Localgovcamp London on 4 March was one of the first “unconferences” that entered the mainstream of events, being held mid-week with about 150 attendees.
Unconferences are events where the agenda is not pre-planned, many sessions run side-by-side, and everyone contributes. More about structuring unconferences on the IDeA blog.
A few months after the Birmingham localgovcamp, when I had begun my working relationship with my own local authority (London Borough of Haringey), I suggested we support an event for local authorities and social media. I mentioned on the localgovcamp google groups there was no localgovcamp for London planned yet, and from them on I was thought of as the person who would organise it (I think this is called JFDI culture).
We (Ingrid from the IDeA and I) set the date on the 1 December, so had 3 months to prepare. Because #localgovcamp had a good amount of followers from the previous events, and because tickets were free, the initial 150 tickets got booked up quickly. I used eventbrite for the bookings, which is free to use for free events.
No traditional publicity
This event was not publicised in any traditional way. The hashtag #localgovcamp on twitter created enough interest and awareness. Furthermore, the IDeA mentioned it in their monthly newsletter.
I posted about the London event at Localgovcamp.com but then decided that there was a lot more information than I had space for on that site, so Dave Briggs helped me get a separate site hosted by the Learning Pool (london.localgovcamp.com) where I put all the event details. I would have wanted to have integration from eventbrite so I would have been able to embed small business cards on the Attendee page. As it was, I manually posted a list of local authorities we would have in attendance. I had lots of help with the site from my friend Grant up in Doncaster, and Paul Irvine who was going to attend but had manflu on the day. (thanks to both of them!)
All the sponsors who ended up supporting Localgovcamp contacted me to offer assistance. I had worked out 3 sponsorship packages:
- £250 buys drinks at the afterparty at Canal125 – your logo displayed on website and documentation, opportunity to display publicity material near the sign-in area
- £500 towards catering at the event – vertical pop-up display banner in the exhibition area in the main room, plus your logo displayed on website and documentation
- £1000 towards documenting this event – your own table/stand in the exhibition area in the main room, plus your logo displayed prominently on website and in the entrance area, as well as in the documentation.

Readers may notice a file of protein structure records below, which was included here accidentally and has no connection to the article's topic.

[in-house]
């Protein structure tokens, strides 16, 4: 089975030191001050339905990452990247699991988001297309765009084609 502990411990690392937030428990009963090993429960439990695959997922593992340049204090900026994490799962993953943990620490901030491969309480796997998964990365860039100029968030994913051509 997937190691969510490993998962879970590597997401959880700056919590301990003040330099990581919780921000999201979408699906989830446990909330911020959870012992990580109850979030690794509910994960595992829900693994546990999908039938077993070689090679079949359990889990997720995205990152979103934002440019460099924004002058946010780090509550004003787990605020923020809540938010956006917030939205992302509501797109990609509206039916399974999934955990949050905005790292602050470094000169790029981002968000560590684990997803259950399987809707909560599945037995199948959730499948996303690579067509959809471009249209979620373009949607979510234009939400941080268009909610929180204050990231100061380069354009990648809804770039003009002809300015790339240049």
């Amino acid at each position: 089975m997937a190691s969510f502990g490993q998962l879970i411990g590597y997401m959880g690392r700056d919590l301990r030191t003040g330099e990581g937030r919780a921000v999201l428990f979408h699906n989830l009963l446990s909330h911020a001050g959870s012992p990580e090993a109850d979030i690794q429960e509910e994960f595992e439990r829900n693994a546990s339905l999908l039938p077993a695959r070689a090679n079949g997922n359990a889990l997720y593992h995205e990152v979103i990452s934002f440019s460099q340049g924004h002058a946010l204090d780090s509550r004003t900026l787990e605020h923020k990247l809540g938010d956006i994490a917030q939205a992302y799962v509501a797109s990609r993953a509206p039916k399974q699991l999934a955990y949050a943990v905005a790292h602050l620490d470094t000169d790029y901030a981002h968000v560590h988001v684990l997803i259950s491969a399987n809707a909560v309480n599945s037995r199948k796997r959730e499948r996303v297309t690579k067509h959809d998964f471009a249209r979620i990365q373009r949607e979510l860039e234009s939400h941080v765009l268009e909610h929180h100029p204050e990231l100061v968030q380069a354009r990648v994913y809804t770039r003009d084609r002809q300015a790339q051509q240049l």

I raised £3,400 in sponsorship, including afterparty drinks and food.
We had a workspace on the co-working platform Huddle available to discuss sessions in the run-up to the event. The space had 114 members and 25 discussions on the day of the event. (It would really help if eventbrite talked to huddle, so new attendees get added to the workspace automatically.)
I sent out 6 weekly e-mails with a number of reminders about the event.
On the day
For the opening of the event and the setting of the agenda, there were about 100 attendees present.
After a few opening words by me, everyone was asked to give a short introduction – their name, where they are from (whatever that meant to them) and one word that characterised their presence on the day. This took about 10 minutes, and then we opened the floor for session ideas.
Ideas were shouted out, there was a show of hands to gauge interest as the break-out spaces varied widely in size, then the presenter posted them on the agenda with post-it notes.
After this, everyone made up their own agenda according to their interests.
There were 3 45-minute sessions before, and 3 45-minute sessions after lunch. Every attendee took full responsibility for their own schedule. The time was enough to get to know people, add their input to any of the subjects.
Social Media community
The most interesting part of this event, and strangely apt as its theme was how local authorities use social media, is how all the attendees keep in touch after the event. The hashtag is a key element in facilitating this, both on twitter, flickr and all other channels. I am working with a start-up called OnePage which aims to offer this service to events – streaming of real-time content, follow-up on contacts made, having all ones details in one place. This is the site they built for us – practically on the day of the event: Localgovcamp Onepage
“Sometimes, not enough information is just the right amount.” by Mark Corbin (I love the fact that I’m mentioned in the same post as Charlie Brooker)
We’re all Rockstars by Ingrid Koehler
Localgovcamp London by Dave Briggs
Localgovcamp London 2010 by Michelle Ide-Smith
Localgovcamp by Max St John from NixonMcInnes, one of the sponsors
There were a few factors which played in our favour:
1. localgovcamp is an established series of events, starting with Birmingham last June.
2. the IDeA had a budget to run an event about how local governments use new technology to communicate.
3. Following on from that, the IDeA also provided an admin person to deal with financial transactions, making it easy to deal with cash sponsorships (Thanks Charlotte!)